Tips for saving for a down payment

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So, you’re ready to make the leap from renting into the wonderful world of home ownership. There’s no doubt that buying a home is a major life milestone—one that brings no shortage of tough decisions along with it. Should you buy a condo or house? City or suburbs?

But let’s be honest—before you can even think about where the couch should go and what colour to paint the walls, how the heck do you manage that down payment?

Your down payment will be a huge factor as you get pre-approval on a mortgage amount. You’ll need a minimum of 5 percent of the purchase price—and the more you can put down, the more you can save in the long run. It’s a big financial commitment.

But how do first-time homebuyers save up that much dough? We asked three sets of new homeowners to find out how they made it happen. Meet Jessica and Jesse, Amanda and Matthew, and Carly and Hugh.

What was your down payment savings strategy?

Jessica & Jesse: Our strategy was long-term—and slow and steady. We knew we wanted to buy a home, so we started saving as soon as we both had jobs. It was small amounts like $100 per paycheck, but that added up over several years.

Amanda & Matthew: We knew our incomes would be fixed for the short-term, so our strategy was to limit unnecessary lifestyle expenses and begin a pattern of consistent personal savings month-to-month. To do this, we first created a spreadsheet to track expense categories to identify opportunity areas. It was surprising to see how much was spent on non-essential items. We also opened a low interest line of credit and transferred any and all credit card debt to lower monthly interest payments.

Carly & Hugh: We knew that if we could save 20 per cent for our down payment, we could avoid the added expense of having to pay for mortgage default insurance. Saving for a few years directly out of university was ideal because we essentially set aside our income tax rebate each year. It was money we weren't depending on, which made it easy to put it away for a mortgage.

As a medical student, I also had access to a personal line of credit. Our mortgage lender allowed us to use the line of credit for half the down payment, as long as we could prove we had the other half saved up. Although borrowing $20,000 for a down payment wasn't ideal, combined with our $20,000 we saved up we were able to avoid the mortgage default insurance.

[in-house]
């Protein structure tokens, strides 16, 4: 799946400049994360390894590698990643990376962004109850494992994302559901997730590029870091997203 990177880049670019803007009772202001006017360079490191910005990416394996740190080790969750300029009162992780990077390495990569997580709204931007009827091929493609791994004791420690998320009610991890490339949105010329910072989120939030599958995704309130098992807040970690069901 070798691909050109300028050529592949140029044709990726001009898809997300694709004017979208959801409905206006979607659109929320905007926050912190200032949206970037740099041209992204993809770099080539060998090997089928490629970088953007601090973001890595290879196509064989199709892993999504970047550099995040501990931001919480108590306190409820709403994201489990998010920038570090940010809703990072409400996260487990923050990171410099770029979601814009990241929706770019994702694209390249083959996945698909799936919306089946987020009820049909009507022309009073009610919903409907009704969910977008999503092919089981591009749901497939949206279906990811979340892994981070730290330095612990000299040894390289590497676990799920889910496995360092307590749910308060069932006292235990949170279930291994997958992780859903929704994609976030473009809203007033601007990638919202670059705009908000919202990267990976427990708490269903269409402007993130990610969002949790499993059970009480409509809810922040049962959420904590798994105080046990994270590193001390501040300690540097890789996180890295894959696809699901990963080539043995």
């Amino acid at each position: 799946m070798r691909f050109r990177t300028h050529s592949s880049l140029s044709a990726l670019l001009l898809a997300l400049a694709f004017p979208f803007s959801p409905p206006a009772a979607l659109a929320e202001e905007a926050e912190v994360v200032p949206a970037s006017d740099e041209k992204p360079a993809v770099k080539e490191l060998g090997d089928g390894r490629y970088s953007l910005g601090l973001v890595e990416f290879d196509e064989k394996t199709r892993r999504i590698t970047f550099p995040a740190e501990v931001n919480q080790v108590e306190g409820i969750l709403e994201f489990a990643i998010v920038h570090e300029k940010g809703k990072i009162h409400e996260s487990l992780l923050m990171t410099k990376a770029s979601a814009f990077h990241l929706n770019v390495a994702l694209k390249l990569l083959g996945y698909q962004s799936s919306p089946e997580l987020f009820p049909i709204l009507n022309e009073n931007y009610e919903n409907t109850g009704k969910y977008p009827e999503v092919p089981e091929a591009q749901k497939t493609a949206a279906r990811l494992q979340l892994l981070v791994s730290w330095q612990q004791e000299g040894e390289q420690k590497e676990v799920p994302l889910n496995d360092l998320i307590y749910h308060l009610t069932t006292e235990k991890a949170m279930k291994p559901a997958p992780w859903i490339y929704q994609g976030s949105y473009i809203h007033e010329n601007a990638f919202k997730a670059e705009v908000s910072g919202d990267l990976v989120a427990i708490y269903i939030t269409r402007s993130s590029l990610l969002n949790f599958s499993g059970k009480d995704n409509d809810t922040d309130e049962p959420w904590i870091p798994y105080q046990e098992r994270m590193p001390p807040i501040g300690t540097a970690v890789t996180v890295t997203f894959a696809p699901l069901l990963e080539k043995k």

Did you make any lifestyle changes in order to save?

Jessica & Jesse: The only lifestyle change we made was eating out and going out less. We made an effort to limit it to one night per week and we invited our friends over instead of going out to the bars, which can really add up.

Amanda & Matthew: We made a number of adjustments in our monthly spending to help. The major areas for savings were food, entertainment, and travel expenses. The cost of food and alcohol at a restaurant 1–2 times per week can really add up each month depending on your choices. While an “all or nothing” approach is not recommended for balance, setting limits allowed us to quickly save without much pain. In addition, we didn’t book any out-of-province travel for our savings period and instead decided to explore our own province.

Carly & Hugh: No major lifestyle changes, but we did make sure to include our tax rebates in our down payment saving, instead of spending it on fun things like vacation.

Any tips for someone that’s looking to get started on saving for a down payment?

Jessica & Jesse: Take a hard look at your spending habits and see where you can save. A simple switch like bringing your coffee everyday instead of buying one could be the $50 a month you need to be in a house one year sooner than you thought you would be.

Amanda & Matthew: Find out where you’re really spending your money and track your current expenses to the dollar. Then set a reasonable savings goal and put a timeline on it. It’s easier to accept an aggressive 12 months of “tightening the belt” if you know there’s a positive end in sight.

Carly & Hugh: Even if you’re just getting started with your saving, talk to a financial expert. They can help you come up with a strategy and set a timeline that works with your budget. It can help make saving for that down payment feel a little less daunting!

Have more questions about mortgage options, saving for a down payment, or any of the home-buying basics? Check out our Guide to Homebuying or read about the top five lessons from first-time homebuyers.